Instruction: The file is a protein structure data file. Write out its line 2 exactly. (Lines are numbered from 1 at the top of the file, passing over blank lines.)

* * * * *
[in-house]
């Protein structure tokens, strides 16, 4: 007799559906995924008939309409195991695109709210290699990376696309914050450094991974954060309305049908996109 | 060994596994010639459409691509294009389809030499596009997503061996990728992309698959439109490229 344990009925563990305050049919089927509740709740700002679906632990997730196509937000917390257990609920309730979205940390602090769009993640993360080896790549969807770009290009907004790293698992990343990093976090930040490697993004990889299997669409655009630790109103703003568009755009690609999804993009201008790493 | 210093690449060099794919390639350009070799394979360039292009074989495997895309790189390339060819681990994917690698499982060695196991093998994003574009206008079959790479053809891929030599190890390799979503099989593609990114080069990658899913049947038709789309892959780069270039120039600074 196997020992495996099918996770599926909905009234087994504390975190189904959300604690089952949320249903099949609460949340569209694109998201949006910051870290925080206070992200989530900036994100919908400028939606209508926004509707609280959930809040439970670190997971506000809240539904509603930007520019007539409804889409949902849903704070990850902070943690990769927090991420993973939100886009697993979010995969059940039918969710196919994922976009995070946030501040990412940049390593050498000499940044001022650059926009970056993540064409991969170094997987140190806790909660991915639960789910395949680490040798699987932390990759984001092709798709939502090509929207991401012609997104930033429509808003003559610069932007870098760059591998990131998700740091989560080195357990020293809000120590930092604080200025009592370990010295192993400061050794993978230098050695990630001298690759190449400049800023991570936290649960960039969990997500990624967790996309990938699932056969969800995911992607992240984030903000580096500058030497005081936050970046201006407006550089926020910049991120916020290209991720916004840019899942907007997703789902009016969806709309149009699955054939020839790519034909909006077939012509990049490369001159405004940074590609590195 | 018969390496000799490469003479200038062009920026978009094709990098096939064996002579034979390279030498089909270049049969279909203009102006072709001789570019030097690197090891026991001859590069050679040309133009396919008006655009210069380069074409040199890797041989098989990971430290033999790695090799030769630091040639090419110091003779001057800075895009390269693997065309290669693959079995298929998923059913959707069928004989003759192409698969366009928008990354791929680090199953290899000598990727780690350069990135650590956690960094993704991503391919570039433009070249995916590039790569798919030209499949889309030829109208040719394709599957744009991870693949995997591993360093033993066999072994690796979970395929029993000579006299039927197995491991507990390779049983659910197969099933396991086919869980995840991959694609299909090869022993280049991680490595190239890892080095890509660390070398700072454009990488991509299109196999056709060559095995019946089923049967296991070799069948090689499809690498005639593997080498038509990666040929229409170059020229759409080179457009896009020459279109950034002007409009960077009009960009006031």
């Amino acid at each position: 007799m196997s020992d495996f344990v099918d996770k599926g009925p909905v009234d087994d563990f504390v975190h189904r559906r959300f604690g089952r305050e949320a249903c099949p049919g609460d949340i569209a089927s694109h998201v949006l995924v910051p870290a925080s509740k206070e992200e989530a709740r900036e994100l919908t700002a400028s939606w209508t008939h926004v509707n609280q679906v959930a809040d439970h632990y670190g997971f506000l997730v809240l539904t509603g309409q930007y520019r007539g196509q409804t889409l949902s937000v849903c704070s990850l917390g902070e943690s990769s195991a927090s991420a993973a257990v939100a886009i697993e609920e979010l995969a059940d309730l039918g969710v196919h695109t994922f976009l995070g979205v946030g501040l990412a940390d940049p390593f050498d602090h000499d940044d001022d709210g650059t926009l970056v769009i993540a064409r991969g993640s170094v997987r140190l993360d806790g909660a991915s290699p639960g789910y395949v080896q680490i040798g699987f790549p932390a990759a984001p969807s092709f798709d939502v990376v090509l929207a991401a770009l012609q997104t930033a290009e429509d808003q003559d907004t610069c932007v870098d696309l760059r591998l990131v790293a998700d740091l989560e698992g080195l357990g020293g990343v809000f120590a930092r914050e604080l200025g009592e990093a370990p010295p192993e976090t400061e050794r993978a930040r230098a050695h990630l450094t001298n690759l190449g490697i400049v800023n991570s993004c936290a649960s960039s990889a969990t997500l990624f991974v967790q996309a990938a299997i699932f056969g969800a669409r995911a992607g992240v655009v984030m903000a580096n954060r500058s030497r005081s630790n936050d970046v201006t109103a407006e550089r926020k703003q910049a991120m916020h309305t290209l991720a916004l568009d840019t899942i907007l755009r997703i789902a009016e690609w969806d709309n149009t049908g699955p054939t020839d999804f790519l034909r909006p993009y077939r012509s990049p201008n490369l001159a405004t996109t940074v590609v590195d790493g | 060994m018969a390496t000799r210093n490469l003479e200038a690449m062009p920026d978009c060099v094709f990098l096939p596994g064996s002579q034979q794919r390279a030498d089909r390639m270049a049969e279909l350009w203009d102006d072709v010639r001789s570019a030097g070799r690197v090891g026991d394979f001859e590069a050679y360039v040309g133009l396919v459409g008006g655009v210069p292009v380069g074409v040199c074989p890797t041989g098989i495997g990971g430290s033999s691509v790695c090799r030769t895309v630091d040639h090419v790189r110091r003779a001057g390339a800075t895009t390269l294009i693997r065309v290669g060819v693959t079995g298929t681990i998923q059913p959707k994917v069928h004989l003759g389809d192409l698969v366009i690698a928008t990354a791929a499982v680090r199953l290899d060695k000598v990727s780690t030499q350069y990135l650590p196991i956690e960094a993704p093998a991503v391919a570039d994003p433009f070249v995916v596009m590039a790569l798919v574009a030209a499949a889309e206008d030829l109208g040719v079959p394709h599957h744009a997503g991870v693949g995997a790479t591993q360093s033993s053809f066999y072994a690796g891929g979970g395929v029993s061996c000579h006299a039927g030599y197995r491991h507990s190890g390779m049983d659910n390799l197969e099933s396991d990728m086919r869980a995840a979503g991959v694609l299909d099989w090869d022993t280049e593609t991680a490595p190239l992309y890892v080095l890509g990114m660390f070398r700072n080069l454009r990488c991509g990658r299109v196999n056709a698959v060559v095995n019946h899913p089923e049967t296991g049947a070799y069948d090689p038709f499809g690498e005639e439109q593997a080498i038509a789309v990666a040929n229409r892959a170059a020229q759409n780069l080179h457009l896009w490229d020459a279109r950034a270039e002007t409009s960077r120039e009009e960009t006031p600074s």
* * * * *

């Protein structure tokens, strides 16, 4: 007799559906995924008939309409195991695109709210290699990376696309914050450094991974954060309305049908996109 | 060994596994010639459409691509294009389809030499596009997503061996990728992309698959439109490229 344990009925563990305050049919089927509740709740700002679906632990997730196509937000917390257990609920309730979205940390602090769009993640993360080896790549969807770009290009907004790293698992990343990093976090930040490697993004990889299997669409655009630790109103703003568009755009690609999804993009201008790493 | 210093690449060099794919390639350009070799394979360039292009074989495997895309790189390339060819681990994917690698499982060695196991093998994003574009206008079959790479053809891929030599190890390799979503099989593609990114080069990658899913049947038709789309892959780069270039120039600074 196997020992495996099918996770599926909905009234087994504390975190189904959300604690089952949320249903099949609460949340569209694109998201949006910051870290925080206070992200989530900036994100919908400028939606209508926004509707609280959930809040439970670190997971506000809240539904509603930007520019007539409804889409949902849903704070990850902070943690990769927090991420993973939100886009697993979010995969059940039918969710196919994922976009995070946030501040990412940049390593050498000499940044001022650059926009970056993540064409991969170094997987140190806790909660991915639960789910395949680490040798699987932390990759984001092709798709939502090509929207991401012609997104930033429509808003003559610069932007870098760059591998990131998700740091989560080195357990020293809000120590930092604080200025009592370990010295192993400061050794993978230098050695990630001298690759190449400049800023991570936290649960960039969990997500990624967790996309990938699932056969969800995911992607992240984030903000580096500058030497005081936050970046201006407006550089926020910049991120916020290209991720916004840019899942907007997703789902009016969806709309149009699955054939020839790519034909909006077939012509990049490369001159405004940074590609590195 | 018969390496000799490469003479200038062009920026978009094709990098096939064996002579034979390279030498089909270049049969279909203009102006072709001789570019030097690197090891026991001859590069050679040309133009396919008006655009210069380069074409040199890797041989098989990971430290033999790695090799030769630091040639090419110091003779001057800075895009390269693997065309290669693959079995298929998923059913959707069928004989003759192409698969366009928008990354791929680090199953290899000598990727780690350069990135650590956690960094993704991503391919570039433009070249995916590039790569798919030209499949889309030829109208040719394709599957744009991870693949995997591993360093033993066999072994690796979970395929029993000579006299039927197995491991507990390779049983659910197969099933396991086919869980995840991959694609299909090869022993280049991680490595190239890892080095890509660390070398700072454009990488991509299109196999056709060559095995019946089923049967296991070799069948090689499809690498005639593997080498038509990666040929229409170059020229759409080179457009896009020459279109950034002007409009960077009009960009006031």